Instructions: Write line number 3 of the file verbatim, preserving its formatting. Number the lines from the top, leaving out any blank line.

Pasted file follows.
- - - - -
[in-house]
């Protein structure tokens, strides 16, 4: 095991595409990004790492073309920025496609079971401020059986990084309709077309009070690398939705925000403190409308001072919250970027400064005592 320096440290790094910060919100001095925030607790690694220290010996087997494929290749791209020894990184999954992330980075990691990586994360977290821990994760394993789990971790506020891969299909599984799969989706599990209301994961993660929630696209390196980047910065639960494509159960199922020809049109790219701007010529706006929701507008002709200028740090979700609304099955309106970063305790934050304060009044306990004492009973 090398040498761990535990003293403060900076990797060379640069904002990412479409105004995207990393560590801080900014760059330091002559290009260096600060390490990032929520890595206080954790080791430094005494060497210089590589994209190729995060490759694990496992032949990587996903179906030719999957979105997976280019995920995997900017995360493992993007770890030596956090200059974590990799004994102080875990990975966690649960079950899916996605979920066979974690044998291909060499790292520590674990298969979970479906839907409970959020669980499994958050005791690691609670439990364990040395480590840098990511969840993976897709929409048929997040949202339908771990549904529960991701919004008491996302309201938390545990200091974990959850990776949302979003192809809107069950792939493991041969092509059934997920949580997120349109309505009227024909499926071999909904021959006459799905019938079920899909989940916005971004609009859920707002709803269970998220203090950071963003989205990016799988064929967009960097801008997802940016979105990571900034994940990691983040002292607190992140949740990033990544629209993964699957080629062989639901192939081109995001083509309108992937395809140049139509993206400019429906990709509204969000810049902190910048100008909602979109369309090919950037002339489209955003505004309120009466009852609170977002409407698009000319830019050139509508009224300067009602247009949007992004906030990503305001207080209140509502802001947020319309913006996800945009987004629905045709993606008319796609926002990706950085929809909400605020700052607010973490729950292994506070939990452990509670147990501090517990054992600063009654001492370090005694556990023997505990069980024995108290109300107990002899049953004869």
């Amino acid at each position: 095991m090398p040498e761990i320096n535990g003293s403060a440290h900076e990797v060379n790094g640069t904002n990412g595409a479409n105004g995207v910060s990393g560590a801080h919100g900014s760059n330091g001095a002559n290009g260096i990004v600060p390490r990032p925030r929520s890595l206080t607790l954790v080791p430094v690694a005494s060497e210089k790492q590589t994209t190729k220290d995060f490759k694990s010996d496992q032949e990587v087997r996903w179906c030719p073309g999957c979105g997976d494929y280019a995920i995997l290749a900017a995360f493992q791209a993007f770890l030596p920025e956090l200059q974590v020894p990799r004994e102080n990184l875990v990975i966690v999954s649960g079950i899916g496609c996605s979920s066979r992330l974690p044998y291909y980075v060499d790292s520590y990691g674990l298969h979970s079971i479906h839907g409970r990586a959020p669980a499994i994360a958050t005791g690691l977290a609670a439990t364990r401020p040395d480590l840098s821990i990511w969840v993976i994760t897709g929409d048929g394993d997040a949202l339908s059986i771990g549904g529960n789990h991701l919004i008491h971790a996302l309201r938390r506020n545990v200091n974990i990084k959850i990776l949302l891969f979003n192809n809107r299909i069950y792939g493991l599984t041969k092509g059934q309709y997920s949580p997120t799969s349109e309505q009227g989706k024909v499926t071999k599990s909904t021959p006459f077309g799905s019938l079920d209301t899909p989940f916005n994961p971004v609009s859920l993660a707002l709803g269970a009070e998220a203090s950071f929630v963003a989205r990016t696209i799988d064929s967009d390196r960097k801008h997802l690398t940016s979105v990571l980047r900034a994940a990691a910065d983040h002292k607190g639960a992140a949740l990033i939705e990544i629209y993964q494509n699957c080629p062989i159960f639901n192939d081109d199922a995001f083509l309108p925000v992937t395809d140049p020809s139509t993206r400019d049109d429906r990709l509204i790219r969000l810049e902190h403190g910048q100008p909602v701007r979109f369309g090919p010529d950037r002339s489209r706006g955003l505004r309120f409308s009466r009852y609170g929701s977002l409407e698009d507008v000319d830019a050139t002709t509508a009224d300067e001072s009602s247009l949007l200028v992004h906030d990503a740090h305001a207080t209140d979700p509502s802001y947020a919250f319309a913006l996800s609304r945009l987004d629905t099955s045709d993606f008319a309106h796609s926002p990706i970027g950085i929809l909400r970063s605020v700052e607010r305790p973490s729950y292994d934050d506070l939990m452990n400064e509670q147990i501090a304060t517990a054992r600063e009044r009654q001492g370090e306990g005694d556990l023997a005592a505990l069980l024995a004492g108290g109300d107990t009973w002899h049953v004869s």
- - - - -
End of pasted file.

């Amino acid at each position: 095991m090398p040498e761990i320096n535990g003293s403060a440290h900076e990797v060379n790094g640069t904002n990412g595409a479409n105004g995207v910060s990393g560590a801080h919100g900014s760059n330091g001095a002559n290009g260096i990004v600060p390490r990032p925030r929520s890595l206080t607790l954790v080791p430094v690694a005494s060497e210089k790492q590589t994209t190729k220290d995060f490759k694990s010996d496992q032949e990587v087997r996903w179906c030719p073309g999957c979105g997976d494929y280019a995920i995997l290749a900017a995360f493992q791209a993007f770890l030596p920025e956090l200059q974590v020894p990799r004994e102080n990184l875990v990975i966690v999954s649960g079950i899916g496609c996605s979920s066979r992330l974690p044998y291909y980075v060499d790292s520590y990691g674990l298969h979970s079971i479906h839907g409970r990586a959020p669980a499994i994360a958050t005791g690691l977290a609670a439990t364990r401020p040395d480590l840098s821990i990511w969840v993976i994760t897709g929409d048929g394993d997040a949202l339908s059986i771990g549904g529960n789990h991701l919004i008491h971790a996302l309201r938390r506020n545990v200091n974990i990084k959850i990776l949302l891969f979003n192809n809107r299909i069950y792939g493991l599984t041969k092509g059934q309709y997920s949580p997120t799969s349109e309505q009227g989706k024909v499926t071999k599990s909904t021959p006459f077309g799905s019938l079920d209301t899909p989940f916005n994961p971004v609009s859920l993660a707002l709803g269970a009070e998220a203090s950071f929630v963003a989205r990016t696209i799988d064929s967009d390196r960097k801008h997802l690398t940016s979105v990571l980047r900034a994940a990691a910065d983040h002292k607190g639960a992140a949740l990033i939705e990544i629209y993964q494509n699957c080629p062989i159960f639901n192939d081109d199922a995001f083509l309108p925000v992937t395809d140049p020809s139509t993206r400019d049109d429906r990709l509204i790219r969000l810049e902190h403190g910048q100008p909602v701007r979109f369309g090919p010529d950037r002339s489209r706006g955003l505004r309120f409308s009466r009852y609170g929701s977002l409407e698009d507008v000319d830019a050139t002709t509508a009224d300067e001072s009602s247009l949007l200028v992004h906030d990503a740090h305001a207080t209140d979700p509502s802001y947020a919250f319309a913006l996800s609304r945009l987004d629905t099955s045709d993606f008319a309106h796609s926002p990706i970027g950085i929809l909400r970063s605020v700052e607010r305790p973490s729950y292994d934050d506070l939990m452990n400064e509670q147990i501090a304060t517990a054992r600063e009044r009654q001492g370090e306990g005694d556990l023997a005592a505990l069980l024995a004492g108290g109300d107990t009973w002899h049953v004869s």